A more recent version of "One Week" by Barenaked Ladies and a cappella group the Persuasions appears on the 2017 album Ladies and Gentlemen: Barenaked Ladies and The Persuasions.

History[edit]

Ed Robertson wrote the ideas for the non-rap "choruses" with the concept being the structure of a fight between a man and a woman where the protagonist knows he is wrong and is just trying to save face. Robertson wanted to come up with a rapped verse for the song but all attempts failed. Bandmate Steven Page suggested he simply improvise the rap, as the two did onstage every night. Robertson heeded the advice and set up a video camera. He improvised the song at a slower pace to make rhyming easier and arrived at about four minutes of rap. He sent it to Page, who told him not to change a word. Two minutes of the improvising was almost directly compiled (with very little, if any, tweaking) into the verses of the song. Due to its improvised nature, the rapped sections are not intended to have any direct relation to the plot of the sung sections. The lyrics in the liner notes from Stunt contain some additional lines of rap that did not make it into the recorded version.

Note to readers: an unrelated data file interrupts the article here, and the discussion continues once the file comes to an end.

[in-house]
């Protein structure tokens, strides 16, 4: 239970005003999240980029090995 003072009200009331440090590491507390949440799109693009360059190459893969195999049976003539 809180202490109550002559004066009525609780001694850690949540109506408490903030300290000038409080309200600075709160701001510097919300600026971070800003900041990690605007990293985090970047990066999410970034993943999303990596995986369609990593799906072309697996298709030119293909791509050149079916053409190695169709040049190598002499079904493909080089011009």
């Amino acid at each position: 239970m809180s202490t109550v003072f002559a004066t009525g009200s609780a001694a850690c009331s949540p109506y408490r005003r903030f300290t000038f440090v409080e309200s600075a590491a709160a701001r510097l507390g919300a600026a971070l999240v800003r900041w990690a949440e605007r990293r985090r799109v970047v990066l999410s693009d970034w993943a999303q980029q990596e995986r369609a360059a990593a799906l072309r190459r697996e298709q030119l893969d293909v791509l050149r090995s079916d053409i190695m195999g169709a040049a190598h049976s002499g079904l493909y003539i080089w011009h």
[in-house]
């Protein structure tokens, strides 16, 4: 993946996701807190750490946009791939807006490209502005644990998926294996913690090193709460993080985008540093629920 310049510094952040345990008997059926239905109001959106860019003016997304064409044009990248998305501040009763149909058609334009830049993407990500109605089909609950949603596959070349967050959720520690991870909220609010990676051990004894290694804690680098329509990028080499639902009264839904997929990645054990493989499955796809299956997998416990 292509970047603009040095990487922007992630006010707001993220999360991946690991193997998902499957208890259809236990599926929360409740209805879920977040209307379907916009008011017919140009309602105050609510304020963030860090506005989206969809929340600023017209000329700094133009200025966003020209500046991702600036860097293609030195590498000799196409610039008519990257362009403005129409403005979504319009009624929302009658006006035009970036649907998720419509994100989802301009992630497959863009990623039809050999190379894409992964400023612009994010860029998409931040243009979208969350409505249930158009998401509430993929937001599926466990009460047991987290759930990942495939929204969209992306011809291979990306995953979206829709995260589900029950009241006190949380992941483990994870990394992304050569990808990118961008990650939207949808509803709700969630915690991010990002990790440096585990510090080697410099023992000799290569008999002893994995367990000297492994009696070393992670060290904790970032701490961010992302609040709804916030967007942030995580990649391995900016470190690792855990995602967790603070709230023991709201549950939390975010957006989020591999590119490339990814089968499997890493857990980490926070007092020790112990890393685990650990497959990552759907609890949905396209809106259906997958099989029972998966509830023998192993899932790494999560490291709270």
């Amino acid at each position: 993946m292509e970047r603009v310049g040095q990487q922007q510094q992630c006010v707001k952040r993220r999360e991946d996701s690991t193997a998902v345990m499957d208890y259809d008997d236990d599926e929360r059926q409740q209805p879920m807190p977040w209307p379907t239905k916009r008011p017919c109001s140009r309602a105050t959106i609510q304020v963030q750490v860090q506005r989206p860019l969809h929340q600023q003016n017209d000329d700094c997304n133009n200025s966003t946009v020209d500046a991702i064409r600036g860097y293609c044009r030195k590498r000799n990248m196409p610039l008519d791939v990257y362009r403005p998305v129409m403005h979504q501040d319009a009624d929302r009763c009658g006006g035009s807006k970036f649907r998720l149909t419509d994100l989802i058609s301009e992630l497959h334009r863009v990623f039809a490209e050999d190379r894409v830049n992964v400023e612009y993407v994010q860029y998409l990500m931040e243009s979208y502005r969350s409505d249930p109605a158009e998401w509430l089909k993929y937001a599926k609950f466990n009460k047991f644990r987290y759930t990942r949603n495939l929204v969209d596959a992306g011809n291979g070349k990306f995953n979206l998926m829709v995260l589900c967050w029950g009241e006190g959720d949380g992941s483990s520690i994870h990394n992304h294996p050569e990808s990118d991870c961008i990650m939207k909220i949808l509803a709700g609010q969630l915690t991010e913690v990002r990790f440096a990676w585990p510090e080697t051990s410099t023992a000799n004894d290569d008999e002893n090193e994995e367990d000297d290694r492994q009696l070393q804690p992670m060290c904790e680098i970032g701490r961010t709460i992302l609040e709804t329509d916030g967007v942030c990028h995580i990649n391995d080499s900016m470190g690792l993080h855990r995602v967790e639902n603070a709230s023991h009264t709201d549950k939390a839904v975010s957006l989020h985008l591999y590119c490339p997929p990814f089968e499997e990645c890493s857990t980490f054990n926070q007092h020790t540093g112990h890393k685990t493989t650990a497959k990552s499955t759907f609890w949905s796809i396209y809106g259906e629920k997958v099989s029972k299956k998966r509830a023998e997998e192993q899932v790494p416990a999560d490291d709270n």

Band members have stated that the first live run-through of "One Week" did not go well and that it took some time to get the song to sound good live. The instrumental parts are played by band members, notably Ed Robertson and Steven Page on guitar, and Kevin Hearn sometimes on guitar and sometimes on keyboards; as well, while Hearn was away from touring shortly after the song's release, his place at shows was taken by one of two other musicians on keyboards who each added their own unique parts to the song, helping to shape its live sound early.

The song is rife with pop culture references, which includes the following: Aquaman, Swiss Chalet, Busta Rhymes, LeAnn Rimes, Bert Kaempfert, The X-Files and its character, The Smoking Man, the film Frantic and its star Harrison Ford, Sting and tantric sex, Snickers, sushi and wasabi, golf clubs, the film Vertigo, Akira Kurosawa and his film Seven Samurai, Sailor Moon, A Tribe Called Quest's song "Scenario", Birchmount Stadium and its annual Robbie International Soccer Tournament. Because of the song's pop culture references and fast-paced, nearly rapped vocals, it is similar in style to "Life Is a Rock (But the Radio Rolled Me)" by the band Reunion.